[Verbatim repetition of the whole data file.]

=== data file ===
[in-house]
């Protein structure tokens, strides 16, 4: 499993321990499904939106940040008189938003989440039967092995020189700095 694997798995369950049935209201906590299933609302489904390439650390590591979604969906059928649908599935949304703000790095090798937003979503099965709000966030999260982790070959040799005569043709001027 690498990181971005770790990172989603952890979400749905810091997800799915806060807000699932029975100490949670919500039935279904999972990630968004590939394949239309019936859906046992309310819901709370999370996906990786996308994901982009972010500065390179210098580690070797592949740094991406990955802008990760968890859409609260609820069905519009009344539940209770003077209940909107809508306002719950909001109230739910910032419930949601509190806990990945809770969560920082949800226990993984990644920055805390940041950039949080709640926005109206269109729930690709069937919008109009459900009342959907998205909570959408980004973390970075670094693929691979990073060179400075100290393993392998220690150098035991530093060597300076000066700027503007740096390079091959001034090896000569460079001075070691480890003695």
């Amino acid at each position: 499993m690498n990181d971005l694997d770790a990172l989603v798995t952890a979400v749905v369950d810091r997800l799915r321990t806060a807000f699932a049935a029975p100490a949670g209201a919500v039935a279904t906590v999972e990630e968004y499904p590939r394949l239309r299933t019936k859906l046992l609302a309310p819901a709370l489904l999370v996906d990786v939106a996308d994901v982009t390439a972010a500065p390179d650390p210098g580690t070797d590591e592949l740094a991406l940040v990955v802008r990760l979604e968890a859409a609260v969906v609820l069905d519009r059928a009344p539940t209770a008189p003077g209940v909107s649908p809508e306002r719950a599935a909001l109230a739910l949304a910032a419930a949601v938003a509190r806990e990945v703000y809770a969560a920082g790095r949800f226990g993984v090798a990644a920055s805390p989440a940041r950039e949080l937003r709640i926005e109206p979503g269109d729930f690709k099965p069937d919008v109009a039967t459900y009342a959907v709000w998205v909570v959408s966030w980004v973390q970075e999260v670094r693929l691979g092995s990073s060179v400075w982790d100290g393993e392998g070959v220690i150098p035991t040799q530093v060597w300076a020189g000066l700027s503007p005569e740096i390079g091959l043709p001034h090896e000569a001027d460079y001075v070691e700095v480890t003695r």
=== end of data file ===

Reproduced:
[in-house]
């Protein structure tokens, strides 16, 4: 499993321990499904939106940040008189938003989440039967092995020189700095 694997798995369950049935209201906590299933609302489904390439650390590591979604969906059928649908599935949304703000790095090798937003979503099965709000966030999260982790070959040799005569043709001027 690498990181971005770790990172989603952890979400749905810091997800799915806060807000699932029975100490949670919500039935279904999972990630968004590939394949239309019936859906046992309310819901709370999370996906990786996308994901982009972010500065390179210098580690070797592949740094991406990955802008990760968890859409609260609820069905519009009344539940209770003077209940909107809508306002719950909001109230739910910032419930949601509190806990990945809770969560920082949800226990993984990644920055805390940041950039949080709640926005109206269109729930690709069937919008109009459900009342959907998205909570959408980004973390970075670094693929691979990073060179400075100290393993392998220690150098035991530093060597300076000066700027503007740096390079091959001034090896000569460079001075070691480890003695």
């Amino acid at each position: 499993m690498n990181d971005l694997d770790a990172l989603v798995t952890a979400v749905v369950d810091r997800l799915r321990t806060a807000f699932a049935a029975p100490a949670g209201a919500v039935a279904t906590v999972e990630e968004y499904p590939r394949l239309r299933t019936k859906l046992l609302a309310p819901a709370l489904l999370v996906d990786v939106a996308d994901v982009t390439a972010a500065p390179d650390p210098g580690t070797d590591e592949l740094a991406l940040v990955v802008r990760l979604e968890a859409a609260v969906v609820l069905d519009r059928a009344p539940t209770a008189p003077g209940v909107s649908p809508e306002r719950a599935a909001l109230a739910l949304a910032a419930a949601v938003a509190r806990e990945v703000y809770a969560a920082g790095r949800f226990g993984v090798a990644a920055s805390p989440a940041r950039e949080l937003r709640i926005e109206p979503g269109d729930f690709k099965p069937d919008v109009a039967t459900y009342a959907v709000w998205v909570v959408s966030w980004v973390q970075e999260v670094r693929l691979g092995s990073s060179v400075w982790d100290g393993e392998g070959v220690i150098p035991t040799q530093v060597w300076a020189g000066l700027s503007p005569e740096i390079g091959l043709p001034h090896e000569a001027d460079y001075v070691e700095v480890t003695r």